Webinar: Surfing the Second Wave: Maintaining Access During the COVID-19 Pandemic

Surfing the second wave

CCSA is excited to be hosting this webinar today during recovery month and we’re doing this together with EHN Canada, and the New Start Foundation for addiction and mental health. Surfing the second wave and maintaining service access during COVID-19 pandemic. CCSA has been involved in recovery month activities across the country for at least five years now. The topic of service access is important to us, especially today and it’s timely when we look at what’s happening across our country. As the people we serve face increased challenges on their journeys to wellness, it’s through events, such as these that we can all bring about some change, big or small.

The Need for LGBTQ+ Mental Health Care

There are many reasons why LGBTQ+ people face higher rates of addiction and mental health disorders than others. According to research, LGBTQ+ people are 2-to-4 times more likely to have a substance use disorder than their heterosexual counterparts.[1] These addictions include alcohol, smoking, and other drugs. Some people, heterosexual or LGBTQ+, report using drugs not only for partying, but also for sex. However, this might happen more often among LGBTQ+ people. Many drugs that are more popular among LGBTQ+ people enhance energy and libido, and increase feelings of intimacy.[2] For some people who have discomfort with their sexual orientation, drugs can lift inhibitions and increase the joy of their nightlife.[3] Some regular community events that are popular with LGBTQ+ people, including circuit parties, more commonly involve drug use. A questionnaire-based study of gay men in San Francisco found that half of the studied population who had attended bars and dance clubs reported using methamphetamine in the past three months.[4] As many as 46% of gay men surveyed reported drug use in the past year.[5] Substance use problems are not exclusive to gay men. Lesbian and bisexual women report higher rates of alcohol use disorders than women of other sexual orientations.

Bright Lights During Dark Times: Clifford’s Spotlight

When speaking to Clifford, it becomes apparent very quickly that he has a big heart and an even bigger sense of duty. Clifford is the night shift nursing team lead who had to step up in a big way when Grace, Bellwood’s head of nursing, was nearly locked out of the country after visiting her family on vacation. When Grace was overseas, coronavirus was just background noise. Numbers were beginning to grow in other areas of the world, but in Canada, most of us were blissfully unaware of the impending lockdown.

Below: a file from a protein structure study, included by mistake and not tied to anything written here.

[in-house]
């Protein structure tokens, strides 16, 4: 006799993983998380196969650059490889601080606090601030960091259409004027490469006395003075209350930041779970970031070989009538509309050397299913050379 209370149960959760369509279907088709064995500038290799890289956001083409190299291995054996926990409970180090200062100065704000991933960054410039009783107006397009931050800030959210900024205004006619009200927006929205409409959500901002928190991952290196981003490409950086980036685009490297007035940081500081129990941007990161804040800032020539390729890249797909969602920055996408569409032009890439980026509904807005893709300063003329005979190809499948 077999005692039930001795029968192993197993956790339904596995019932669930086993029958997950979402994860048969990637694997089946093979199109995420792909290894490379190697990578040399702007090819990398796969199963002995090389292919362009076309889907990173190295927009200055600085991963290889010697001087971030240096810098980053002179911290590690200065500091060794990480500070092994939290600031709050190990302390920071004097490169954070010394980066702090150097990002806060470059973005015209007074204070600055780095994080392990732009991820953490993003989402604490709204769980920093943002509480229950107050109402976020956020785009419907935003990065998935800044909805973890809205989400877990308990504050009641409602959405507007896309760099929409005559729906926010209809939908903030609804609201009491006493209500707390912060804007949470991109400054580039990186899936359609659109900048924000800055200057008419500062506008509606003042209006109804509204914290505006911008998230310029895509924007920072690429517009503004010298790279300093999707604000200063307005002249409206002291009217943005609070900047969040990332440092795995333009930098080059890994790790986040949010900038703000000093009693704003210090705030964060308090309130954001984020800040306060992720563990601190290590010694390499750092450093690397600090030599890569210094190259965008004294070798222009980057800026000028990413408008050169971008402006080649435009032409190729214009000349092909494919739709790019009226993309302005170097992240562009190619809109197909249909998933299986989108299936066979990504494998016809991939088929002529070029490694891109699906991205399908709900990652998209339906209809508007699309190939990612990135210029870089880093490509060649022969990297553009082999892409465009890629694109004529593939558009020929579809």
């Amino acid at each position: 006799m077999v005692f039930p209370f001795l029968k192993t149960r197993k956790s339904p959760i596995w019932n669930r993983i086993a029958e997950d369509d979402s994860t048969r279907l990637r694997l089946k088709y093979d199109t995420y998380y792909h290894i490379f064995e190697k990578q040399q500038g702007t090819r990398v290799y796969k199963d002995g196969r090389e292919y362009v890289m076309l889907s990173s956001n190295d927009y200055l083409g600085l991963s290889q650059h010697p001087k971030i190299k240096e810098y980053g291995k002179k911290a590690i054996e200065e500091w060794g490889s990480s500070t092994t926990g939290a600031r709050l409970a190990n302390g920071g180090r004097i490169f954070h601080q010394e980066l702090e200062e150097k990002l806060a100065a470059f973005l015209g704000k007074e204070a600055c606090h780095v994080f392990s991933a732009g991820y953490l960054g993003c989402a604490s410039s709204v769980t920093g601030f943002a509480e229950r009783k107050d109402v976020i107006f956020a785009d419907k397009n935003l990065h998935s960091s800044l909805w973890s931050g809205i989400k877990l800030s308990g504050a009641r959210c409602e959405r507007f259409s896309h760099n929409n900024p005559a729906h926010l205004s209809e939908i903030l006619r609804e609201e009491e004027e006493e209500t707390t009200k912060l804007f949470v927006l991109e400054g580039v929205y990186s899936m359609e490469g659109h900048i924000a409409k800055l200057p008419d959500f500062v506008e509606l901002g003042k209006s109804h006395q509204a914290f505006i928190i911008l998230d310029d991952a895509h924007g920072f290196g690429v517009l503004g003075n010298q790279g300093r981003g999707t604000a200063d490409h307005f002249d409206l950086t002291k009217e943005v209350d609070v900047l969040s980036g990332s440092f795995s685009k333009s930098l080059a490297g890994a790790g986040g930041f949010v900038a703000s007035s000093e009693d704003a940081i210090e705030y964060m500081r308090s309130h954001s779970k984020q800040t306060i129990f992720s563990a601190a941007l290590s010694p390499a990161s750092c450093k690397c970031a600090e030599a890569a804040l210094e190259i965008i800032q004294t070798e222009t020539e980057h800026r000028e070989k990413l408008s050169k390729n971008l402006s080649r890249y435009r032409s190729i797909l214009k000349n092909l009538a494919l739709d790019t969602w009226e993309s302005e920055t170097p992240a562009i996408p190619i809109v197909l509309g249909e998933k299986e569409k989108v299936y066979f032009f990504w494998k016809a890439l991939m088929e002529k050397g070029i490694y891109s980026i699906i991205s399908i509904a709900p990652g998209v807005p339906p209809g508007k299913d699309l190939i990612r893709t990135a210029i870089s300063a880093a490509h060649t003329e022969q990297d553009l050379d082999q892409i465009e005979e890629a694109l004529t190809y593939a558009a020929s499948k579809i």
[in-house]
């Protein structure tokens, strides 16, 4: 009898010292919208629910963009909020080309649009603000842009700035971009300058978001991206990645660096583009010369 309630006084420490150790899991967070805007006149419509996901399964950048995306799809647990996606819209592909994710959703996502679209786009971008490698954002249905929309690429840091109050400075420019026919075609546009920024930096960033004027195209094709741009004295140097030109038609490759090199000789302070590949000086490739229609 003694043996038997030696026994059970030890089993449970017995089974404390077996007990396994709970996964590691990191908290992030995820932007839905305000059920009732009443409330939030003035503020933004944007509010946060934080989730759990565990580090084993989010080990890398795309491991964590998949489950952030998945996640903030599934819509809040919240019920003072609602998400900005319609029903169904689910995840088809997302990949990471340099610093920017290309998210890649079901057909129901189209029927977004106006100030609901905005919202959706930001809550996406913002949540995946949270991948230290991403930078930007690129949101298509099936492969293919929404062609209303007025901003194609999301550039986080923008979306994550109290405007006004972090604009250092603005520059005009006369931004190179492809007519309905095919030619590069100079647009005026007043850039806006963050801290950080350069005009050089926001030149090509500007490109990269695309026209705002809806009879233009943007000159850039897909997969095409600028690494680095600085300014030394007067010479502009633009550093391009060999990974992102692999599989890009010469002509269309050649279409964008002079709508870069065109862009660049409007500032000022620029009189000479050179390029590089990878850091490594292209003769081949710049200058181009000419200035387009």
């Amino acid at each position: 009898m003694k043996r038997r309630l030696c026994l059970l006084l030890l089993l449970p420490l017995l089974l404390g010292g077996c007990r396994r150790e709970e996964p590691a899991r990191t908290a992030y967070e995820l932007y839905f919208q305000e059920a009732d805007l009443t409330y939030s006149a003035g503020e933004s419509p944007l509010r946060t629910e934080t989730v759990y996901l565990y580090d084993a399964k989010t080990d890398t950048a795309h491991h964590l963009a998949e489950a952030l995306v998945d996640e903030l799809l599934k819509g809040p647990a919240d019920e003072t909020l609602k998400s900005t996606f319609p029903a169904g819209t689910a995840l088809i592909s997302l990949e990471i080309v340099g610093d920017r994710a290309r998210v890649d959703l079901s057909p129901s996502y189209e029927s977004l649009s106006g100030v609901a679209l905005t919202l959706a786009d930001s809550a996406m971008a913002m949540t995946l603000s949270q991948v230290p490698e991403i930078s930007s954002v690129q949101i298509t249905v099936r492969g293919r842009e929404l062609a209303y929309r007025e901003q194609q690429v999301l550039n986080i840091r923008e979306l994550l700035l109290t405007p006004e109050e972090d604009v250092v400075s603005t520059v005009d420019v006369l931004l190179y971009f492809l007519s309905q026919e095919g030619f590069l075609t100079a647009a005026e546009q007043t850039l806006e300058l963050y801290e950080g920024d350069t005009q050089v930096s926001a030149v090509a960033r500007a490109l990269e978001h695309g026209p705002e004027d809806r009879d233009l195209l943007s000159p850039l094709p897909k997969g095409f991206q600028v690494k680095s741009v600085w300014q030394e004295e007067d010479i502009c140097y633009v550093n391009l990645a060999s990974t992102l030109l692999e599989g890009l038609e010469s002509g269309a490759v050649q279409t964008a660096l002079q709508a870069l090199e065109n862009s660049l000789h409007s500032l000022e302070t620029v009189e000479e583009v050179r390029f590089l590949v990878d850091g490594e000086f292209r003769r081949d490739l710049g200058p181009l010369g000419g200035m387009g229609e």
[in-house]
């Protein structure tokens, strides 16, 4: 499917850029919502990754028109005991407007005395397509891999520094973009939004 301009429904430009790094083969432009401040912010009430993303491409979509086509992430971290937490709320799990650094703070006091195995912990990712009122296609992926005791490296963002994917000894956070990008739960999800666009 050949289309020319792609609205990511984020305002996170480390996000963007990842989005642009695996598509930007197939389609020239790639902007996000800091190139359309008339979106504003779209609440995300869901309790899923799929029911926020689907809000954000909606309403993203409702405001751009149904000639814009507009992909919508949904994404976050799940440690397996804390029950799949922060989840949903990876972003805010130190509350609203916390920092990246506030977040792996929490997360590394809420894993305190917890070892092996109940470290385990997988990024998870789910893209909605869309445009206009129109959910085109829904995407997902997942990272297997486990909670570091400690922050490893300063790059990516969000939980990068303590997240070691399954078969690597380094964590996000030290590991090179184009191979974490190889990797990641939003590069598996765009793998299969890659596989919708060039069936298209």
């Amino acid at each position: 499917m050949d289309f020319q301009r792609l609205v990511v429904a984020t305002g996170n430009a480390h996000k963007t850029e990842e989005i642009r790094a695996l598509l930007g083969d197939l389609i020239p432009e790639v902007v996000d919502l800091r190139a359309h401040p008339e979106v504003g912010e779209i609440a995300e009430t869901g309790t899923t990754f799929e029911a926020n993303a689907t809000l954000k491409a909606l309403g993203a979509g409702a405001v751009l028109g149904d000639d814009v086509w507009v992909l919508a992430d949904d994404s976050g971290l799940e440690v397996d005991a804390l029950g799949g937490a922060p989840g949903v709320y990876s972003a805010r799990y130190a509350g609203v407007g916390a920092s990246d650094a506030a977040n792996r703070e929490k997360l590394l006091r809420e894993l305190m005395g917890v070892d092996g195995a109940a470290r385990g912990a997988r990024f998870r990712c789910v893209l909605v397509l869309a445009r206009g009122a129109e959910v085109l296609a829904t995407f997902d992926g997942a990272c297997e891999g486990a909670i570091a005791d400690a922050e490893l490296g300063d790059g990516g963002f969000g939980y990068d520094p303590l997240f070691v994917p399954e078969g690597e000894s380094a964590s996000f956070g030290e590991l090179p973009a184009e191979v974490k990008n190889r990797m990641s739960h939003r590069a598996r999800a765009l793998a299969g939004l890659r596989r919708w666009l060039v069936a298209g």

Addiction Treatment and Recovery in a Time of Social Distancing and Coronavirus

Addiction Treatment and Recovery in a Time of Social Distancing and Coronavirus

Times are strange. With the constantly developing national and global coronavirus COVID-19 pandemic, people with addiction and mental health disorders may experience unique challenges with self-quarantine and isolation. We’ve had many calls to our Admissions Counsellors to discuss our infection prevention plan and learn about the precautionary measures that we’re taking to protect our patients … Read more

Is Declining Life Expectancy in Canada Due to Mental Health, Addiction, and Suicide?

Life expectancy in Canada declining. Grieving couple at friend's funeral.

According to a 2018 study published in The Canadian Medical Association Journal, life expectancy in Canada is higher than in the United States.[1] However, the rates of “deaths of despair” (i.e. poisoning, suicide, and alcoholic liver disease) have increased in recent years which may be contributing to declining life expectancy in Canada.[2] Should we be … Read more

Safety precautions against COVID-19

COVID-19 should not prevent someone from being able to receive life-saving addiction and mental health treatment. Rest assured that we are taking every step possible to protect our current patient population from contracting the infection.

Our facilities have policies and protocols in place to protect patients, including screening new patients, limiting visitors, and moving aftercare groups to online meetings.

Continue to our action plan to see what we are doing to protect our patients from COVID-19.